bassam king karzeddin

2007-02-21 14:51:51 UTC

We have the following general equation (using the general binomial theorem)

(x+y+z)^p =p* (x+y)*(x+z)*(y+z)*N(x,y,z) + x^p+y^p+z^p

Where

N (x, y, z) is integer function in terms of (x, y, z)

P is odd prime number

(x, y, z) are three (none zero) co prime integers?

Assuming a counter example (x, y, z) exists such that (x^p+y^p+z^p=0)

(x+y+z)^p =p* (x+y)*(x+z)*(y+z)*N (x, y, z)

CASE-1

If (p=3) implies N (x, y, z) = 1, so we have

(x+y+z)^3 =3* (x+y)*(x+z)*(y+z)

Assuming (3) does not divide (x*y*z), then it does not divide (x+y)*(x+z)*(y+z),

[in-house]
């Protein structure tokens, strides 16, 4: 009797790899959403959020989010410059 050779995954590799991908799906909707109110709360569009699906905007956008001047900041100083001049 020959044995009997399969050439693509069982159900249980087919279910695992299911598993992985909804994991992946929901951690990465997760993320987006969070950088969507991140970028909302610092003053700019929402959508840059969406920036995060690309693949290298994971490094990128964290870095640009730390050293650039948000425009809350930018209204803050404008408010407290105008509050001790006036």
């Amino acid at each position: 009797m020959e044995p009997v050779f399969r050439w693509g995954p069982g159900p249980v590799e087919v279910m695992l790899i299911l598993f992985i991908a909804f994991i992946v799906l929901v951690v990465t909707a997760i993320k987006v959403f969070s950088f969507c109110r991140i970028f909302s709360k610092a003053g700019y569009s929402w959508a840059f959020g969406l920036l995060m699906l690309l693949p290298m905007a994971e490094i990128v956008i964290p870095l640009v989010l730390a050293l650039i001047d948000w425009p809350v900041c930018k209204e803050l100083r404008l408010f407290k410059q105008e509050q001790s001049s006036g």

So the above equation does not have solution

(That is by dividing both sides by 3, you get 9 times an integer equal to an integer which is not divisible by 3, which of course is impossible

I think proof is completed for (p=3, and 3 is not a factor of (x*y*z)

My question to the specialist, is my proof a new one, more over I will not feel strange if this was known few centuries back

Thanking you a lot

Bassam King Karzeddin

Al-Hussein Bin Talal University

JORDAN